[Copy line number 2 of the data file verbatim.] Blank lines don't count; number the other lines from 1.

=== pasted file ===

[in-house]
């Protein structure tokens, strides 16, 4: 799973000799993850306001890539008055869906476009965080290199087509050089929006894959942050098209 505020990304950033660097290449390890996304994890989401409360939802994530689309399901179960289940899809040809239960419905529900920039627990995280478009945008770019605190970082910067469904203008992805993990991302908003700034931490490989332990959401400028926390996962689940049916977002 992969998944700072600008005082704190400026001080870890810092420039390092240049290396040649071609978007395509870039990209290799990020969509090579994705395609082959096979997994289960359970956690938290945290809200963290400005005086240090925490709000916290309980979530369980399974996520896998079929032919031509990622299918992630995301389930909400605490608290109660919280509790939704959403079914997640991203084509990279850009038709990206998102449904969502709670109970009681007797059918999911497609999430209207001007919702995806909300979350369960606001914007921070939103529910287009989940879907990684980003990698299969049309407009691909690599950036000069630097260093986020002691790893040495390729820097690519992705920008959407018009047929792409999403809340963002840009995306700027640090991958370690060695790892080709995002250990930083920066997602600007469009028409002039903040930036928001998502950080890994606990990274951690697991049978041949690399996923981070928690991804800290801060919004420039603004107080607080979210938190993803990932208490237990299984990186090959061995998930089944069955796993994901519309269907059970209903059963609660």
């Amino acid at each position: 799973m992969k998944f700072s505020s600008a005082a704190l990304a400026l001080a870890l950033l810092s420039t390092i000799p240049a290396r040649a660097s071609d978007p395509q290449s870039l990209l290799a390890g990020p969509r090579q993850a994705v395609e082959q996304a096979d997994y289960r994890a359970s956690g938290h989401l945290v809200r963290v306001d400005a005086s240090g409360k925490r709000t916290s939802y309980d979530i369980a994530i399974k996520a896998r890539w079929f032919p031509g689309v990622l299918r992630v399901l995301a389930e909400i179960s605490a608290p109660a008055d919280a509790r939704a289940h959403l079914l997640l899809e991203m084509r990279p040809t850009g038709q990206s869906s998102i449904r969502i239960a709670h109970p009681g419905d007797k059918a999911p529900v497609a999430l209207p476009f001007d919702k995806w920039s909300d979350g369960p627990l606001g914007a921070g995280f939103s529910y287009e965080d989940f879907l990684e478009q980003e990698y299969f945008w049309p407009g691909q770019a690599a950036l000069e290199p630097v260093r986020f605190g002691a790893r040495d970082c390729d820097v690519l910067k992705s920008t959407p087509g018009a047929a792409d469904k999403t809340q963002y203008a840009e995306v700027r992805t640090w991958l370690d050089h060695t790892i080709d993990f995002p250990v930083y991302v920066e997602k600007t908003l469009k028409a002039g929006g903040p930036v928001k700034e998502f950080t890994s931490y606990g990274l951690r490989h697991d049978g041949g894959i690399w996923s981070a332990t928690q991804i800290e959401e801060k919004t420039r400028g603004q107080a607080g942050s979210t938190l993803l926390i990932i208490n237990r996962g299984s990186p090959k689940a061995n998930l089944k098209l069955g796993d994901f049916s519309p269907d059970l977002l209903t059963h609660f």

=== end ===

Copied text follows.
């Protein structure tokens, strides 16, 4: 799973000799993850306001890539008055869906476009965080290199087509050089929006894959942050098209 505020990304950033660097290449390890996304994890989401409360939802994530689309399901179960289940899809040809239960419905529900920039627990995280478009945008770019605190970082910067469904203008992805993990991302908003700034931490490989332990959401400028926390996962689940049916977002 992969998944700072600008005082704190400026001080870890810092420039390092240049290396040649071609978007395509870039990209290799990020969509090579994705395609082959096979997994289960359970956690938290945290809200963290400005005086240090925490709000916290309980979530369980399974996520896998079929032919031509990622299918992630995301389930909400605490608290109660919280509790939704959403079914997640991203084509990279850009038709990206998102449904969502709670109970009681007797059918999911497609999430209207001007919702995806909300979350369960606001914007921070939103529910287009989940879907990684980003990698299969049309407009691909690599950036000069630097260093986020002691790893040495390729820097690519992705920008959407018009047929792409999403809340963002840009995306700027640090991958370690060695790892080709995002250990930083920066997602600007469009028409002039903040930036928001998502950080890994606990990274951690697991049978041949690399996923981070928690991804800290801060919004420039603004107080607080979210938190993803990932208490237990299984990186090959061995998930089944069955796993994901519309269907059970209903059963609660």